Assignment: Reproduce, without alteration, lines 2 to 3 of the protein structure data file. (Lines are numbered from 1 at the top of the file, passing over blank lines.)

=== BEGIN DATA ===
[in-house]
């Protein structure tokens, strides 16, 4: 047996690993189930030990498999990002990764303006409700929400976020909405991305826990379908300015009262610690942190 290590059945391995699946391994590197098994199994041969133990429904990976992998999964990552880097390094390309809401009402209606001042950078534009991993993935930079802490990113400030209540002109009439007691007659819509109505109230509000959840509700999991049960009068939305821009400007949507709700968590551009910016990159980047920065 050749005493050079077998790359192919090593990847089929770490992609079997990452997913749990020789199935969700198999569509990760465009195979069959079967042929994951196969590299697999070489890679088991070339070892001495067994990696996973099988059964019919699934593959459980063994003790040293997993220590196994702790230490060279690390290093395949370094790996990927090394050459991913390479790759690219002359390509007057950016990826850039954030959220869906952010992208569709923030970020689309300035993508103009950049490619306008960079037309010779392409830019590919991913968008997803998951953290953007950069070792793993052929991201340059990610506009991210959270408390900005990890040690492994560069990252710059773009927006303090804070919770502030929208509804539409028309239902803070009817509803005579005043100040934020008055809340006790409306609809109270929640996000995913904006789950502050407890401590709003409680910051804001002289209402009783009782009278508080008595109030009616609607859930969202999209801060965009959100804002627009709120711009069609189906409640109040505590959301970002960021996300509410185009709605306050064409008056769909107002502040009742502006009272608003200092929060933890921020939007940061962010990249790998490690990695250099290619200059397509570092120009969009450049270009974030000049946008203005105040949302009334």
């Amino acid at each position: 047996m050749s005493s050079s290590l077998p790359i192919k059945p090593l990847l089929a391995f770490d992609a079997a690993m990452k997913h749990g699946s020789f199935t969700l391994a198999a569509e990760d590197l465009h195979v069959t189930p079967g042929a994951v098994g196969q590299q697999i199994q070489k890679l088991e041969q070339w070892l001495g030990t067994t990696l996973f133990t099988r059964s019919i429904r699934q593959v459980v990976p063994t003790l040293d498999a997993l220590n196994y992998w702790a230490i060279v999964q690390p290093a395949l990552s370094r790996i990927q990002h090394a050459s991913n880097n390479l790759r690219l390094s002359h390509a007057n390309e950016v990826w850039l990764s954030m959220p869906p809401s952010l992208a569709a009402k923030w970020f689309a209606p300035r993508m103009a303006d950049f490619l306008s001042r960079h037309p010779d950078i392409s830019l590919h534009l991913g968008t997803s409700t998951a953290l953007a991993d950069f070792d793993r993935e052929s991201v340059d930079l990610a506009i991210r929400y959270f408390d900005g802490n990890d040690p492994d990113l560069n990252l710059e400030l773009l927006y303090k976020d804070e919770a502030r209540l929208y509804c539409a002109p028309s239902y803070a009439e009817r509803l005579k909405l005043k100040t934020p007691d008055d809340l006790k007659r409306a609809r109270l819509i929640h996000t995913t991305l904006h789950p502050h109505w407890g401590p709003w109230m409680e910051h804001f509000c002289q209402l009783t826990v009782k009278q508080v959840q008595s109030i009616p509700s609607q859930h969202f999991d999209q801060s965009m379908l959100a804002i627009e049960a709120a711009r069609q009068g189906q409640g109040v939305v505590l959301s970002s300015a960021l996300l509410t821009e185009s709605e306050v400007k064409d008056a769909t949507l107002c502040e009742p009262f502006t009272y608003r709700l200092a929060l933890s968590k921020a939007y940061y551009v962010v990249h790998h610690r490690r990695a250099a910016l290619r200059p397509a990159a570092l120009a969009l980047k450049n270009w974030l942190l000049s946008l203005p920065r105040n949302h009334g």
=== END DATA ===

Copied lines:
């Protein structure tokens, strides 16, 4: 047996690993189930030990498999990002990764303006409700929400976020909405991305826990379908300015009262610690942190 290590059945391995699946391994590197098994199994041969133990429904990976992998999964990552880097390094390309809401009402209606001042950078534009991993993935930079802490990113400030209540002109009439007691007659819509109505109230509000959840509700999991049960009068939305821009400007949507709700968590551009910016990159980047920065 050749005493050079077998790359192919090593990847089929770490992609079997990452997913749990020789199935969700198999569509990760465009195979069959079967042929994951196969590299697999070489890679088991070339070892001495067994990696996973099988059964019919699934593959459980063994003790040293997993220590196994702790230490060279690390290093395949370094790996990927090394050459991913390479790759690219002359390509007057950016990826850039954030959220869906952010992208569709923030970020689309300035993508103009950049490619306008960079037309010779392409830019590919991913968008997803998951953290953007950069070792793993052929991201340059990610506009991210959270408390900005990890040690492994560069990252710059773009927006303090804070919770502030929208509804539409028309239902803070009817509803005579005043100040934020008055809340006790409306609809109270929640996000995913904006789950502050407890401590709003409680910051804001002289209402009783009782009278508080008595109030009616609607859930969202999209801060965009959100804002627009709120711009069609189906409640109040505590959301970002960021996300509410185009709605306050064409008056769909107002502040009742502006009272608003200092929060933890921020939007940061962010990249790998490690990695250099290619200059397509570092120009969009450049270009974030000049946008203005105040949302009334």
């Amino acid at each position: 047996m050749s005493s050079s290590l077998p790359i192919k059945p090593l990847l089929a391995f770490d992609a079997a690993m990452k997913h749990g699946s020789f199935t969700l391994a198999a569509e990760d590197l465009h195979v069959t189930p079967g042929a994951v098994g196969q590299q697999i199994q070489k890679l088991e041969q070339w070892l001495g030990t067994t990696l996973f133990t099988r059964s019919i429904r699934q593959v459980v990976p063994t003790l040293d498999a997993l220590n196994y992998w702790a230490i060279v999964q690390p290093a395949l990552s370094r790996i990927q990002h090394a050459s991913n880097n390479l790759r690219l390094s002359h390509a007057n390309e950016v990826w850039l990764s954030m959220p869906p809401s952010l992208a569709a009402k923030w970020f689309a209606p300035r993508m103009a303006d950049f490619l306008s001042r960079h037309p010779d950078i392409s830019l590919h534009l991913g968008t997803s409700t998951a953290l953007a991993d950069f070792d793993r993935e052929s991201v340059d930079l990610a506009i991210r929400y959270f408390d900005g802490n990890d040690p492994d990113l560069n990252l710059e400030l773009l927006y303090k976020d804070e919770a502030r209540l929208y509804c539409a002109p028309s239902y803070a009439e009817r509803l005579k909405l005043k100040t934020p007691d008055d809340l006790k007659r409306a609809r109270l819509i929640h996000t995913t991305l904006h789950p502050h109505w407890g401590p709003w109230m409680e910051h804001f509000c002289q209402l009783t826990v009782k009278q508080v959840q008595s109030i009616p509700s609607q859930h969202f999991d999209q801060s965009m379908l959100a804002i627009e049960a709120a711009r069609q009068g189906q409640g109040v939305v505590l959301s970002s300015a960021l996300l509410t821009e185009s709605e306050v400007k064409d008056a769909t949507l107002c502040e009742p009262f502006t009272y608003r709700l200092a929060l933890s968590k921020a939007y940061y551009v962010v990249h790998h610690r490690r990695a250099a910016l290619r200059p397509a990159a570092l120009a969009l980047k450049n270009w974030l942190l000049s946008l203005p920065r105040n949302h009334g």